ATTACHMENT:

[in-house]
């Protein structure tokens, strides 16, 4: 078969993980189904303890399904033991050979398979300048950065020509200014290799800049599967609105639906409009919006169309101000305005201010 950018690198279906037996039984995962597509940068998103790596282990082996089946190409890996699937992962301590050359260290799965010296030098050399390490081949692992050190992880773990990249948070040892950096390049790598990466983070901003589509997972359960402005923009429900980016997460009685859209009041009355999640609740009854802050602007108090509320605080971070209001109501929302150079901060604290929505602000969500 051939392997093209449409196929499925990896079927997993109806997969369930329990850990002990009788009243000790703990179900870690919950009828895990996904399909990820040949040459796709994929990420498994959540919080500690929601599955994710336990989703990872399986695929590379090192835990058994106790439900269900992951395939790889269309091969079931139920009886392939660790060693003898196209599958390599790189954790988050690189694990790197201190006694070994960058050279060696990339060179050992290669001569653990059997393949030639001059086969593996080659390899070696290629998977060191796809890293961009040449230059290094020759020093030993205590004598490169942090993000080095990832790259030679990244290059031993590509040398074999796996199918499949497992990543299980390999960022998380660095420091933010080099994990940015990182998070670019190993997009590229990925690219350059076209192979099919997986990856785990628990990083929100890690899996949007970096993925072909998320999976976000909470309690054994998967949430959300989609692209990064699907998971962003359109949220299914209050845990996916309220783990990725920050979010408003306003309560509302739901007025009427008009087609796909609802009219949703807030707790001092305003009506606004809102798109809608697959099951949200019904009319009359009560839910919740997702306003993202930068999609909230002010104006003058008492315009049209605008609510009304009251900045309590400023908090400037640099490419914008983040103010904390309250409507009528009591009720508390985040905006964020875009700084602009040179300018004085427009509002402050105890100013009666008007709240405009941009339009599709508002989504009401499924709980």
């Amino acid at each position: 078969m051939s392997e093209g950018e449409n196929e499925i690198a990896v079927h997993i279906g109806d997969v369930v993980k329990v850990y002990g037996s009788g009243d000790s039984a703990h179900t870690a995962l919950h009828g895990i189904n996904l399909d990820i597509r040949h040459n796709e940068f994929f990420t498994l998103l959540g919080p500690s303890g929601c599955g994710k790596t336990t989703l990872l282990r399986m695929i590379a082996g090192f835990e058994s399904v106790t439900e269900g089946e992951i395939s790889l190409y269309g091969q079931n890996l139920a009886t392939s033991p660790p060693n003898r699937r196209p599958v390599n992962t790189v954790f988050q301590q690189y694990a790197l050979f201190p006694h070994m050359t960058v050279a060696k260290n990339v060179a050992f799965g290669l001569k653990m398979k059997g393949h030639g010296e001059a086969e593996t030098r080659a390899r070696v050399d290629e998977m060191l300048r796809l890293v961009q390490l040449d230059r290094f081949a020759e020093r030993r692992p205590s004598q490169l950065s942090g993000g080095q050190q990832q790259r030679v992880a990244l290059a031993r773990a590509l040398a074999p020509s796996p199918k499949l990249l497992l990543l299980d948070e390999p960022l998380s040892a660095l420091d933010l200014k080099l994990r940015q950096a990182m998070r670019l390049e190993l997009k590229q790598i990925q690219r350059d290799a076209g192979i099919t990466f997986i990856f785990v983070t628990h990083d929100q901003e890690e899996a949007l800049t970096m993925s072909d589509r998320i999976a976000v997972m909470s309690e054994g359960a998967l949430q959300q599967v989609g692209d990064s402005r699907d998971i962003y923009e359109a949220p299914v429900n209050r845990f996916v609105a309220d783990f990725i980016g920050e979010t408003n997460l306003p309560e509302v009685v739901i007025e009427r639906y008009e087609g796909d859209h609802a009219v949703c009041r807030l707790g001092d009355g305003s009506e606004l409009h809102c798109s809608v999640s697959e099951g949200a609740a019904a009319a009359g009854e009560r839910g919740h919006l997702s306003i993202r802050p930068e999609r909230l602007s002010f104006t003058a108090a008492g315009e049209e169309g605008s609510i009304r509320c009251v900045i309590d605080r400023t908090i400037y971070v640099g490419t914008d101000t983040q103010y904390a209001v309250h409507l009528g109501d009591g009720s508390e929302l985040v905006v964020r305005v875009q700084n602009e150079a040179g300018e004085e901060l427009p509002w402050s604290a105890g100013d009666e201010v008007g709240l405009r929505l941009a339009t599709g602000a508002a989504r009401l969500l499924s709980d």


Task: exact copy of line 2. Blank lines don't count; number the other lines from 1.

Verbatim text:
């Protein structure tokens, strides 16, 4: 078969993980189904303890399904033991050979398979300048950065020509200014290799800049599967609105639906409009919006169309101000305005201010 950018690198279906037996039984995962597509940068998103790596282990082996089946190409890996699937992962301590050359260290799965010296030098050399390490081949692992050190992880773990990249948070040892950096390049790598990466983070901003589509997972359960402005923009429900980016997460009685859209009041009355999640609740009854802050602007108090509320605080971070209001109501929302150079901060604290929505602000969500 051939392997093209449409196929499925990896079927997993109806997969369930329990850990002990009788009243000790703990179900870690919950009828895990996904399909990820040949040459796709994929990420498994959540919080500690929601599955994710336990989703990872399986695929590379090192835990058994106790439900269900992951395939790889269309091969079931139920009886392939660790060693003898196209599958390599790189954790988050690189694990790197201190006694070994960058050279060696990339060179050992290669001569653990059997393949030639001059086969593996080659390899070696290629998977060191796809890293961009040449230059290094020759020093030993205590004598490169942090993000080095990832790259030679990244290059031993590509040398074999796996199918499949497992990543299980390999960022998380660095420091933010080099994990940015990182998070670019190993997009590229990925690219350059076209192979099919997986990856785990628990990083929100890690899996949007970096993925072909998320999976976000909470309690054994998967949430959300989609692209990064699907998971962003359109949220299914209050845990996916309220783990990725920050979010408003306003309560509302739901007025009427008009087609796909609802009219949703807030707790001092305003009506606004809102798109809608697959099951949200019904009319009359009560839910919740997702306003993202930068999609909230002010104006003058008492315009049209605008609510009304009251900045309590400023908090400037640099490419914008983040103010904390309250409507009528009591009720508390985040905006964020875009700084602009040179300018004085427009509002402050105890100013009666008007709240405009941009339009599709508002989504009401499924709980």